State Efforts to Pass Individual Mandate Requirements Aim to Stabilize Markets and Protect Consumers

A handful of states are moving forward with plans to implement state-level individual health insurance mandates in light of Congress’s recent elimination of the federal mandate’s financial penalty. In their latest post for The Commonwealth Fund’s To the Point blog, CHIR experts Dania Palanker, Rachel Scwab and Justin Giovannelli analyze new sate individual mandate laws and highlight innovative models that were considered in states. Continue reading

New Report Documents Barriers for People with Mental Illness, Substance Use Disorders Buying Coverage Before the ACA

In a report released this week by the National Alliance for Mental Illness (NAMI), Georgetown researchers Dania Palanker, JoAnn Volk and Kevin Lucia document the many ways that individual market plans available before the Affordable Care Act (ACA) fell far short of providing adequate, affordable coverage for people with mental illness and substance use disorders. Continue reading

Stakeholder Views on the Proposed Short-Term Plan Insurance Rule: Key Takeaways from Our Review of Comment Letters

In February, the Trump administration published a proposed rule to expand the availability of short-term, limited duration insurance by relaxing federal restrictions put in place by the Obama administration. Federal agencies received over 9,000 comments in response. In a four-part blog series, CHIR dug into comments to evaluate the proposed rule’s potential impact on consumers, major medical insurers, states, and sellers of short-term plans. Here’s what we found. Continue reading

Stakeholders Respond to the Proposed Short-term, Limited Duration Insurance Rule. Part IV: Short-Term Insurers and Brokers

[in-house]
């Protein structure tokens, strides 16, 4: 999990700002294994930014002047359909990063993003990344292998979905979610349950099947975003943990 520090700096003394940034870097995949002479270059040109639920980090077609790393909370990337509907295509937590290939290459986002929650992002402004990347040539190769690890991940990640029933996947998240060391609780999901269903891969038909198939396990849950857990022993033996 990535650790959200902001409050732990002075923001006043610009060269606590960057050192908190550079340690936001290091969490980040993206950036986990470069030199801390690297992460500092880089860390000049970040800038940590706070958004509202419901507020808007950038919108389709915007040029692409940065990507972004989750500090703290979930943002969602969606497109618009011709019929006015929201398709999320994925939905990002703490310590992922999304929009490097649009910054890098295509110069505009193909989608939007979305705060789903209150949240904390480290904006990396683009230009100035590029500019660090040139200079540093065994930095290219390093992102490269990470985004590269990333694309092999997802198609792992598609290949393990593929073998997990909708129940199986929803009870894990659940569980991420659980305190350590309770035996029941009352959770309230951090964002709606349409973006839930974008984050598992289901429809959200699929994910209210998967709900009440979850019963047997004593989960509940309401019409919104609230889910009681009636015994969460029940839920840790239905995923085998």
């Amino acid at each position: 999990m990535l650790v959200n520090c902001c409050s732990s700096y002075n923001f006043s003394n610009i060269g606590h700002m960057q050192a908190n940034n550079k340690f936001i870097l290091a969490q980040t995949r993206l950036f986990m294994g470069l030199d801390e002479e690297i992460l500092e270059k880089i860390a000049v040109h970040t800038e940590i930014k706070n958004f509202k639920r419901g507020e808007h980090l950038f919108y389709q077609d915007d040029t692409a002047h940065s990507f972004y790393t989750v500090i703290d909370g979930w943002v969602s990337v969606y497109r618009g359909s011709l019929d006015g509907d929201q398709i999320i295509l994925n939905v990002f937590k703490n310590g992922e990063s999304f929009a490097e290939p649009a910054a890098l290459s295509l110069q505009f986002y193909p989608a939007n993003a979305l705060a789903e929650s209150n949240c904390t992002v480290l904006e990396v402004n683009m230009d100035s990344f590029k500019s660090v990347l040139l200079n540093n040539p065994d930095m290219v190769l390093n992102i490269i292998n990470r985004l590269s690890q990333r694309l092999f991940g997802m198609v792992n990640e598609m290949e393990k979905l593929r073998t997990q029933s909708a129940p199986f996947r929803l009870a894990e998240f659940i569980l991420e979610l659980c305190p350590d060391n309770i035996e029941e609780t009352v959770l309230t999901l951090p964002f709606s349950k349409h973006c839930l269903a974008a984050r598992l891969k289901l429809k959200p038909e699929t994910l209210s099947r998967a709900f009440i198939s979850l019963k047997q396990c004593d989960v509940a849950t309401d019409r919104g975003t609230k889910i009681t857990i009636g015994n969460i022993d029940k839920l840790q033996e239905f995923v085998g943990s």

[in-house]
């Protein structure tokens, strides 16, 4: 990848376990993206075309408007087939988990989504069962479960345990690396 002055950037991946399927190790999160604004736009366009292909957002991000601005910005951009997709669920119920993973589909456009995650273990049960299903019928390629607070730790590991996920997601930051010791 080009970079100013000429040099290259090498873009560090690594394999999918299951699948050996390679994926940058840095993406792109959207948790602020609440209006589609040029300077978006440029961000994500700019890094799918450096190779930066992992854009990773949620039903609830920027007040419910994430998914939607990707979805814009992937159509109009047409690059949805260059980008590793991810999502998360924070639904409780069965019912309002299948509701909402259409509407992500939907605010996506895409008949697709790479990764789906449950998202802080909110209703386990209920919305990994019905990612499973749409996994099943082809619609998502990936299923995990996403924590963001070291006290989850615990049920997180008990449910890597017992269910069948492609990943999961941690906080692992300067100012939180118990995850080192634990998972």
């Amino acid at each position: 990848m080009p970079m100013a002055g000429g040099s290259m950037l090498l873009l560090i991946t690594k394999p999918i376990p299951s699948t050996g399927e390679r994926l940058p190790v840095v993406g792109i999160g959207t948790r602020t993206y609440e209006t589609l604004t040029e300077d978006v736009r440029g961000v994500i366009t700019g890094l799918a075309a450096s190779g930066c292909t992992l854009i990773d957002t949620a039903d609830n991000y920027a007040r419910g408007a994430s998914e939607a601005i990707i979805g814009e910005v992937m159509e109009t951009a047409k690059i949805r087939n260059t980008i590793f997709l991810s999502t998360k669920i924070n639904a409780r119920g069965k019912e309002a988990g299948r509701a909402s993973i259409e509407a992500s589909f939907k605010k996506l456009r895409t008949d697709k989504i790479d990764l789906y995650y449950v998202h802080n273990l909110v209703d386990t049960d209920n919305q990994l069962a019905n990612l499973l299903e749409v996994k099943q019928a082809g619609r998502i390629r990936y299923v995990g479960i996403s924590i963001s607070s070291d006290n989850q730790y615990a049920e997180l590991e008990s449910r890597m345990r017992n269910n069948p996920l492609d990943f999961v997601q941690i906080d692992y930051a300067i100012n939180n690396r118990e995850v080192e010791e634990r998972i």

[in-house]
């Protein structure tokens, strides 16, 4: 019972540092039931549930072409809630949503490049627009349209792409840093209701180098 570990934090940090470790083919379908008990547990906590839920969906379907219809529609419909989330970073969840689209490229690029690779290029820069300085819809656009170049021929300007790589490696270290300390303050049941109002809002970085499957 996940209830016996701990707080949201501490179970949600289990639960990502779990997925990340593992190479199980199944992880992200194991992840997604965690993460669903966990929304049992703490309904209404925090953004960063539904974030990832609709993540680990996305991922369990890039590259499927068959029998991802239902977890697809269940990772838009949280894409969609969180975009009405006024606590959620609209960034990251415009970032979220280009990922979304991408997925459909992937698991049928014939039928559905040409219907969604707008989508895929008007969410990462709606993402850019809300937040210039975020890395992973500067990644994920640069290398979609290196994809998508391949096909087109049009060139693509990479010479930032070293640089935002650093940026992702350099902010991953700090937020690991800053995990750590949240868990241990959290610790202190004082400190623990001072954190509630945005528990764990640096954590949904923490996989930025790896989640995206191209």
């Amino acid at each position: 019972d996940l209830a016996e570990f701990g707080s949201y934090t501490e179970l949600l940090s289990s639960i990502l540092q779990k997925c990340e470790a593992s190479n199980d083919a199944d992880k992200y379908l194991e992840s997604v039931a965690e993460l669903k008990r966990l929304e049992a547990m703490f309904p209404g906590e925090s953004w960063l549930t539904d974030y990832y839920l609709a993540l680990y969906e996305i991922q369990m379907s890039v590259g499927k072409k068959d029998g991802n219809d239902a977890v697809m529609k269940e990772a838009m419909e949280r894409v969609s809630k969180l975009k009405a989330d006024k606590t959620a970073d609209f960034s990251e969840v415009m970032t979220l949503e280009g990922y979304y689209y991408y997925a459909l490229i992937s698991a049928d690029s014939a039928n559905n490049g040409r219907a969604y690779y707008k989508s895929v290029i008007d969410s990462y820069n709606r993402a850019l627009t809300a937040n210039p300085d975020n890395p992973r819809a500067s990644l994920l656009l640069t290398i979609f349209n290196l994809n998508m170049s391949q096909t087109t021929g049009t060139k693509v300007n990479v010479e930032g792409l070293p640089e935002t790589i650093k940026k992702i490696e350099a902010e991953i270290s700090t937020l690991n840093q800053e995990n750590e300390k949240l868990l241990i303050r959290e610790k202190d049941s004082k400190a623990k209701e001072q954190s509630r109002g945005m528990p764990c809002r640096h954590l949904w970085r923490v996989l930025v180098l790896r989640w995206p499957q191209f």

The Departments of Labor, Health & Human Services, and Treasury received over 9,000 comments on their proposed rule to expand the availability of short-term, limited duration insurance. To better understand the public reaction to the proposal, CHIR reviewed comments submitted by health care stakeholders. In the fourth blog in our series, CHIR’s Olivia Hoppe summarizes feedback from brokers and short-term insurers. Continue reading

Stakeholders Respond to the Proposed Short-term, Limited Duration Insurance Rule. Part III: State Insurance Departments and Marketplaces

The Departments of Labor, Health & Human Services, and Treasury received over 9,000 comments on their proposed rule to expand the availability of short-term, limited duration insurance. CHIR reviewed comments submitted by stakeholders to better understand how the public is responding to the proposal. In part three of our four-part series, CHIR’s Sabrina Corlette summarizes feedback from state insurance departments and marketplaces. Continue reading

May Research Round Up: What We’re Reading

In this month’s research round up, CHIR’s Olivia Hoppe looks into analyses of the success of recent stabilization efforts, the consequences of current federal uncertainty on health insurance coverage, best practices from the federally facilitated marketplace (FFM), third-party payment programs, and why in the world hospital visits cost so much money for the privately insured. Continue reading

Stakeholders Respond to the Proposed Short-Term, Limited Duration Insurance Rule. Part I: Consumer Advocates

Earlier this year, the Trump administration proposed rules to relax federal restrictions on short-term, limited duration insurance. After a 60-day comment period, the Departments of Health and Human Services (HHS), Labor (DOL) and Treasury received over 9,000 comments from individuals, organizations, and government officials. To understand the potential impact of the proposals, CHIR reviewed comments from various stakeholder groups. For the first blog in our four-part series, CHIR’s Rachel Schwab examines comments submitted by consumer and patient organizations. Continue reading

The FAA Reauthorization Bill – An Unexpected Vehicle for Relief from Surprise Medical Bills?

More often than not, air ambulance services are called in to serve people in severe physical distress who do not have the capacity at the time to provide consent. Yet many are later hit with huge surprise out-of-network charges for the flight. State departments of insurance and state legislators across the nation have taken notice of this issue and sought to protect consumers, but a federal law that has nothing to do with health care prevents them from regulating air ambulance providers. CHIR’s Maanasa Kona explains two potential federal remedies. Continue reading